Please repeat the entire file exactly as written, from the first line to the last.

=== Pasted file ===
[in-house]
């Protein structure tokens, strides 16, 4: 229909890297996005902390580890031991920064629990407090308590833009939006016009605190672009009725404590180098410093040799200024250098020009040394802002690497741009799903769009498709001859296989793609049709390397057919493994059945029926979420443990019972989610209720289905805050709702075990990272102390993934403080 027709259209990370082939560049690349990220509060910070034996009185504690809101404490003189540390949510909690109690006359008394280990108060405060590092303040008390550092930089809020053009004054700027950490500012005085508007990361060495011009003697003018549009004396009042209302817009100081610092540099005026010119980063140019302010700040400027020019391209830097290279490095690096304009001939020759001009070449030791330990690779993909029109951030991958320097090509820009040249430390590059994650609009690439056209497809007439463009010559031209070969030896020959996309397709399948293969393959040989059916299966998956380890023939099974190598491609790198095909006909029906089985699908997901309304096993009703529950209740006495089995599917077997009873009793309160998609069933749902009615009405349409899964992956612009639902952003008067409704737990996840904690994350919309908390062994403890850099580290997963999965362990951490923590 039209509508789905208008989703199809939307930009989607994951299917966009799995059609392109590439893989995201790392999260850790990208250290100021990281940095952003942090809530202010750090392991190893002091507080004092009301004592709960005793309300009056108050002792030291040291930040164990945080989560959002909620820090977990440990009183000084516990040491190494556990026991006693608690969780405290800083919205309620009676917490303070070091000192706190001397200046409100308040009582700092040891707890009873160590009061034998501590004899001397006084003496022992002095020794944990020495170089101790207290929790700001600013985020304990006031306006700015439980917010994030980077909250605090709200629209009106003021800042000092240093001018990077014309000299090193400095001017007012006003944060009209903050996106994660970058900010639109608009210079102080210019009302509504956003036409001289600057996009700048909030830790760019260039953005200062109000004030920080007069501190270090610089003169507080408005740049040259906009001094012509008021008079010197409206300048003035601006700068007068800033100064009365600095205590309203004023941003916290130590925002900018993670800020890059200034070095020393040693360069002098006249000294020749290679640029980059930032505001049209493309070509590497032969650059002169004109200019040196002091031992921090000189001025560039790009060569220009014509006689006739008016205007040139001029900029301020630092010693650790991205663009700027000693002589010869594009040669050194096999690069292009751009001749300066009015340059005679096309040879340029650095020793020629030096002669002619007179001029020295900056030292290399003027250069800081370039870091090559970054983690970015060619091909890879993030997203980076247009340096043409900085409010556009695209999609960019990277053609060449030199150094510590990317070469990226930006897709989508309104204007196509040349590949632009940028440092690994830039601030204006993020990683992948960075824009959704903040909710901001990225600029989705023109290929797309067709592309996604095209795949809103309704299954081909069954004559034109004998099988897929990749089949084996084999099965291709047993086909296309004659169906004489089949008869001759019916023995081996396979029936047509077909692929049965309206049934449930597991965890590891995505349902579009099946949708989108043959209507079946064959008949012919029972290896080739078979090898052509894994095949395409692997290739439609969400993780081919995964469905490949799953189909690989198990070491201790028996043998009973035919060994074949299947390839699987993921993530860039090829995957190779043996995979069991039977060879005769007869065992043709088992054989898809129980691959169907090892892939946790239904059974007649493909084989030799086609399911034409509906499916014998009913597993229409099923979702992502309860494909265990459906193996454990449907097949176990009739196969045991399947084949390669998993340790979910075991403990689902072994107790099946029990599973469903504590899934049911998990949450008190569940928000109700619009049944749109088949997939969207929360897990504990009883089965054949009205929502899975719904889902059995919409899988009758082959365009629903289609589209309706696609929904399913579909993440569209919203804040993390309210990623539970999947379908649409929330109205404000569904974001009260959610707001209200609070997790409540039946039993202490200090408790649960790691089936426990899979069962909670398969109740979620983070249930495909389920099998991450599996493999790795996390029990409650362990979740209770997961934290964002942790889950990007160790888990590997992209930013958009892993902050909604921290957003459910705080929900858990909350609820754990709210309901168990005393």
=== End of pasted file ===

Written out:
[in-house]
């Protein structure tokens, strides 16, 4: 229909890297996005902390580890031991920064629990407090308590833009939006016009605190672009009725404590180098410093040799200024250098020009040394802002690497741009799903769009498709001859296989793609049709390397057919493994059945029926979420443990019972989610209720289905805050709702075990990272102390993934403080 027709259209990370082939560049690349990220509060910070034996009185504690809101404490003189540390949510909690109690006359008394280990108060405060590092303040008390550092930089809020053009004054700027950490500012005085508007990361060495011009003697003018549009004396009042209302817009100081610092540099005026010119980063140019302010700040400027020019391209830097290279490095690096304009001939020759001009070449030791330990690779993909029109951030991958320097090509820009040249430390590059994650609009690439056209497809007439463009010559031209070969030896020959996309397709399948293969393959040989059916299966998956380890023939099974190598491609790198095909006909029906089985699908997901309304096993009703529950209740006495089995599917077997009873009793309160998609069933749902009615009405349409899964992956612009639902952003008067409704737990996840904690994350919309908390062994403890850099580290997963999965362990951490923590 039209509508789905208008989703199809939307930009989607994951299917966009799995059609392109590439893989995201790392999260850790990208250290100021990281940095952003942090809530202010750090392991190893002091507080004092009301004592709960005793309300009056108050002792030291040291930040164990945080989560959002909620820090977990440990009183000084516990040491190494556990026991006693608690969780405290800083919205309620009676917490303070070091000192706190001397200046409100308040009582700092040891707890009873160590009061034998501590004899001397006084003496022992002095020794944990020495170089101790207290929790700001600013985020304990006031306006700015439980917010994030980077909250605090709200629209009106003021800042000092240093001018990077014309000299090193400095001017007012006003944060009209903050996106994660970058900010639109608009210079102080210019009302509504956003036409001289600057996009700048909030830790760019260039953005200062109000004030920080007069501190270090610089003169507080408005740049040259906009001094012509008021008079010197409206300048003035601006700068007068800033100064009365600095205590309203004023941003916290130590925002900018993670800020890059200034070095020393040693360069002098006249000294020749290679640029980059930032505001049209493309070509590497032969650059002169004109200019040196002091031992921090000189001025560039790009060569220009014509006689006739008016205007040139001029900029301020630092010693650790991205663009700027000693002589010869594009040669050194096999690069292009751009001749300066009015340059005679096309040879340029650095020793020629030096002669002619007179001029020295900056030292290399003027250069800081370039870091090559970054983690970015060619091909890879993030997203980076247009340096043409900085409010556009695209999609960019990277053609060449030199150094510590990317070469990226930006897709989508309104204007196509040349590949632009940028440092690994830039601030204006993020990683992948960075824009959704903040909710901001990225600029989705023109290929797309067709592309996604095209795949809103309704299954081909069954004559034109004998099988897929990749089949084996084999099965291709047993086909296309004659169906004489089949008869001759019916023995081996396979029936047509077909692929049965309206049934449930597991965890590891995505349902579009099946949708989108043959209507079946064959008949012919029972290896080739078979090898052509894994095949395409692997290739439609969400993780081919995964469905490949799953189909690989198990070491201790028996043998009973035919060994074949299947390839699987993921993530860039090829995957190779043996995979069991039977060879005769007869065992043709088992054989898809129980691959169907090892892939946790239904059974007649493909084989030799086609399911034409509906499916014998009913597993229409099923979702992502309860494909265990459906193996454990449907097949176990009739196969045991399947084949390669998993340790979910075991403990689902072994107790099946029990599973469903504590899934049911998990949450008190569940928000109700619009049944749109088949997939969207929360897990504990009883089965054949009205929502899975719904889902059995919409899988009758082959365009629903289609589209309706696609929904399913579909993440569209919203804040993390309210990623539970999947379908649409929330109205404000569904974001009260959610707001209200609070997790409540039946039993202490200090408790649960790691089936426990899979069962909670398969109740979620983070249930495909389920099998991450599996493999790795996390029990409650362990979740209770997961934290964002942790889950990007160790888990590997992209930013958009892993902050909604921290957003459910705080929900858990909350609820754990709210309901168990005393």